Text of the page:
Monthly Archives: February 2014

Install Flash Player for Mozilla Firefox Manually on Debian 7

Adobe_Flash_Player_v11_iconI have a general disdain for Flash-based applications. But unfortunately, certain sites like Google Finance and Yahoo! Finance seem to like Flash for chart presentation.

I had previously installed the GNU Gnash Plugin. I’d much rather use GNU software than something from Adobe. But recently, my Gnash Plugin for Firefox had been misbehaving. (Perhaps because of an outdated version?) So I decided to upgrade– and give in to Adobe– and the steps for installation are pretty simple. I captured them here.

  1. First, download the software from Adobe. You’ll see a selection box asking you what version to download (RPM, YUM, etc), and you should choose the generic “.tar.gz for other Linux” bundle. Save that to a convenient place, e.g. /tmp/flash/install_flash_player_11_linux.i386.tar.gz (I’ll assume that location going forward)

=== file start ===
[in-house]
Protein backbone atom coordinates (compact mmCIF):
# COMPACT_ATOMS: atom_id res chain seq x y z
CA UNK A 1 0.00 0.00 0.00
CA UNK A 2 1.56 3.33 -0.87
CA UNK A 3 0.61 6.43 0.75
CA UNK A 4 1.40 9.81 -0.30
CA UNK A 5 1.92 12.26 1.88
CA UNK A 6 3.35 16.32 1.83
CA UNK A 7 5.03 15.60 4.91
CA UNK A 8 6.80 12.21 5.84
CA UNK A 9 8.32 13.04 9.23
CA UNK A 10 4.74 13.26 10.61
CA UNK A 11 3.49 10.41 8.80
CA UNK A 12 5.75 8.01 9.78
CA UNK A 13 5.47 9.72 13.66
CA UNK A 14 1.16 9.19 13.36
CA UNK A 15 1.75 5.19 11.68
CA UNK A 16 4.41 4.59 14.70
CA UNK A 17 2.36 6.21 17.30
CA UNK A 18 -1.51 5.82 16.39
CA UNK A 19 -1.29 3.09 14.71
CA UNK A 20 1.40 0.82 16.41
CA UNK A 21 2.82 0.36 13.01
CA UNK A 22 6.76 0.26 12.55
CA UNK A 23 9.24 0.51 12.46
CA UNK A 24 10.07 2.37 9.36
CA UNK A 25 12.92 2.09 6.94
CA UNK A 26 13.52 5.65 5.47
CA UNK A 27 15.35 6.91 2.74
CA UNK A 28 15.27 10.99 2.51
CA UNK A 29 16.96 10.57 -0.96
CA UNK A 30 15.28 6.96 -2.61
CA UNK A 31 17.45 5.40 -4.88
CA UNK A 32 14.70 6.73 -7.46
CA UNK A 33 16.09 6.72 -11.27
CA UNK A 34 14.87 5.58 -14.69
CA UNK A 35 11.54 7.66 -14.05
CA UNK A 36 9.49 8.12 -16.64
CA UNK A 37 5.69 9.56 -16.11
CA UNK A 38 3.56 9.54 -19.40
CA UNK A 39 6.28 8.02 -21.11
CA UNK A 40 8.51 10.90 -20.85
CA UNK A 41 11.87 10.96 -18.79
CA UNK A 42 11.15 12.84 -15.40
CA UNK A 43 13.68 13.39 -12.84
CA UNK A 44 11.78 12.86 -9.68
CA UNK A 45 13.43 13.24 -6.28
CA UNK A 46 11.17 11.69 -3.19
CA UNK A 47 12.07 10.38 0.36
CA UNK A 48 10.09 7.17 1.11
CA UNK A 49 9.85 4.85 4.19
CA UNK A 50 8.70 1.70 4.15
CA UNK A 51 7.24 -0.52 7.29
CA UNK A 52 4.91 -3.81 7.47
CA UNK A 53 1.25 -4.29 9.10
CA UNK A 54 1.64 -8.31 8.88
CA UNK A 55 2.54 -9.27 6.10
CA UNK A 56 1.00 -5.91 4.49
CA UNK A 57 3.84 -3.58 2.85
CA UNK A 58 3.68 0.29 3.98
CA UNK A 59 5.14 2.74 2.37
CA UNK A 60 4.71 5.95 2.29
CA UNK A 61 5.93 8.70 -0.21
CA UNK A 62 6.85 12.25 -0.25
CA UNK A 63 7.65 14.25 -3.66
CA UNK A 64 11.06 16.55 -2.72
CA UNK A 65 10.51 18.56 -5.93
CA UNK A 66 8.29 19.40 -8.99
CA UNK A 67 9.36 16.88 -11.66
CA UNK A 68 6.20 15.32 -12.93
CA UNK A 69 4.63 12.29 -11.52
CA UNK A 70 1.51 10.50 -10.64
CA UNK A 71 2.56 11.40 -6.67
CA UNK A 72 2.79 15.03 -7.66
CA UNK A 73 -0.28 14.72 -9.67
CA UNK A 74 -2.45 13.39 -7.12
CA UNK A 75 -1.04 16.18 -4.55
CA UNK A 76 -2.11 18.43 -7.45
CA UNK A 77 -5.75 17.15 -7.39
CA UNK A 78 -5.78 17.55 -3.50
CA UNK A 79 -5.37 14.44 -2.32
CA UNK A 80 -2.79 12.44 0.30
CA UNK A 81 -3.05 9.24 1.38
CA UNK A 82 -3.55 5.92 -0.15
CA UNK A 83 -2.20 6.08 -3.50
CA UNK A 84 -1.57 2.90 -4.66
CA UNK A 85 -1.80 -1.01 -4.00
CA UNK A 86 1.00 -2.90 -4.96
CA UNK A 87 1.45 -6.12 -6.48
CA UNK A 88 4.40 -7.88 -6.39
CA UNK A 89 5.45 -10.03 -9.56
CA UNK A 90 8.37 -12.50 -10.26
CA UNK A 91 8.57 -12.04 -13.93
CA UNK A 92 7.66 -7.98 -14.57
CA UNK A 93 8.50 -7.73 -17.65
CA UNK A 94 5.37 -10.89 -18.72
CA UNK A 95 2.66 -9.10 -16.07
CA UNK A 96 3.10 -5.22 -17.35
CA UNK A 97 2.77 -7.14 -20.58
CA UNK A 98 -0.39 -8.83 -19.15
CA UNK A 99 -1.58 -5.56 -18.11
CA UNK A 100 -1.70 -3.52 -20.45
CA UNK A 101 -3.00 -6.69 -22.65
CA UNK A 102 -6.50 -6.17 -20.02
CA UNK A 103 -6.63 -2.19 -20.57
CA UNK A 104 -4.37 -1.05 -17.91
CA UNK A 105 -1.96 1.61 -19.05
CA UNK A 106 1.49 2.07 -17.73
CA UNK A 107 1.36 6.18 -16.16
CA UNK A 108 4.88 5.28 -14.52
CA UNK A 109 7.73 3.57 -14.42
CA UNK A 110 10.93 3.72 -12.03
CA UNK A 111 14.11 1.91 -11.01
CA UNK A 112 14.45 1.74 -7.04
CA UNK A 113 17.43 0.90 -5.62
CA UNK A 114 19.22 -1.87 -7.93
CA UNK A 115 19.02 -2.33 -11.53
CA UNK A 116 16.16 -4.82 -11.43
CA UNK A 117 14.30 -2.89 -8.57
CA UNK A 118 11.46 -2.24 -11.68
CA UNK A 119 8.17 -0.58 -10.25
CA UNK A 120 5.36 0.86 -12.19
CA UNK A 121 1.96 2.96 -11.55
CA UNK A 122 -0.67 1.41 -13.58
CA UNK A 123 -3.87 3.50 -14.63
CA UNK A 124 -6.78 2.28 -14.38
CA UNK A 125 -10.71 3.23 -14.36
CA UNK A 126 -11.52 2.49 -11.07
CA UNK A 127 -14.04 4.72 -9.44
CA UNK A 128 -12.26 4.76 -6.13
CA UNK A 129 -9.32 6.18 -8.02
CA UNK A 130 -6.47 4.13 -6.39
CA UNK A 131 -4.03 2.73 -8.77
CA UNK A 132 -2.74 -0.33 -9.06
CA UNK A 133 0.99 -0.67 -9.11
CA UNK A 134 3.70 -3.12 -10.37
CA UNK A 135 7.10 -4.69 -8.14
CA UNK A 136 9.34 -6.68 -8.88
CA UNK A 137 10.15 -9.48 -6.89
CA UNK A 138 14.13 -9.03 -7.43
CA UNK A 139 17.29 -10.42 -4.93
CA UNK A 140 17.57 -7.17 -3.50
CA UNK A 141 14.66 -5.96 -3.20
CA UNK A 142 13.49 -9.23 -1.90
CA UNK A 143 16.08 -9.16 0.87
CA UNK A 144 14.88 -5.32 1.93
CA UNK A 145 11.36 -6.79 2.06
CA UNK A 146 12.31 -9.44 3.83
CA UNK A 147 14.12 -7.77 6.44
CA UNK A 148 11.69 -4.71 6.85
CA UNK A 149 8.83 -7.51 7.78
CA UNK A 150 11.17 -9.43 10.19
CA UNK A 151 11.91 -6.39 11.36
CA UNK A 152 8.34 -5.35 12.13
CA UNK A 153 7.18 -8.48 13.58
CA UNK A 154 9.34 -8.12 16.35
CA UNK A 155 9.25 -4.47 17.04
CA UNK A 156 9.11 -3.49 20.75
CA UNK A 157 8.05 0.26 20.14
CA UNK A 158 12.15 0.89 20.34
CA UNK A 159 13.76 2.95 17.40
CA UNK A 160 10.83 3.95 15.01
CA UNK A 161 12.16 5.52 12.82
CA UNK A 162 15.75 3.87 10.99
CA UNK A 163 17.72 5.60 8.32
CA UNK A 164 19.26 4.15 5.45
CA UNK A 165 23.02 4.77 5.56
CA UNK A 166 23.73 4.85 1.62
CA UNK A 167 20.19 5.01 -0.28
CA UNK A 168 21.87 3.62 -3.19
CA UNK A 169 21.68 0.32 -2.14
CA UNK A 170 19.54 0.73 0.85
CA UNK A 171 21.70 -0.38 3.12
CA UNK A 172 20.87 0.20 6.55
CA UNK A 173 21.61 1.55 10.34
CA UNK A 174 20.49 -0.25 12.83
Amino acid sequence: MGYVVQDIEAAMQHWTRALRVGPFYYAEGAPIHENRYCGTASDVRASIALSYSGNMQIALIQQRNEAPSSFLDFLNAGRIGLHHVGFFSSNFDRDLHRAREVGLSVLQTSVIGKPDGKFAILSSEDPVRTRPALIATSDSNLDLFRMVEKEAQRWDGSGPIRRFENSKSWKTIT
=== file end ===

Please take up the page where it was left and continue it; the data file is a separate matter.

2. From the command line, extract the contents of your download:

    cd /tmp/flash
    tar -xvf install_flash_player_11_linux.i386.tar.gz

    Among the resulting files will be That’s the one Firefox cares about (I think the other files are related to the stand-alone Flash Player.)

  3. Copy to the /usr/lib/mozilla/plugins directory:
    sudo cp /tmp/flash/ /usr/lib/mozilla/plugins/

    It’s assumed that your system will already have that directory, but there’s a chance you’ll need to create it. Depending on which distro of Linux you’re running, there are several directories that Firefox might check for plugins. When in doubt, trust Mozilla’s documentation of this.

  4. Finally verify that your Flash plugin is both present and activated. Restart Firefox, and on the menu bar, click “Tools > Add-ons…” and view the Plugins listing. You should see “Shockwave Flash” in the listing. Make sure it’s activated.

From there, enjoy playing some videos or charting some stocks!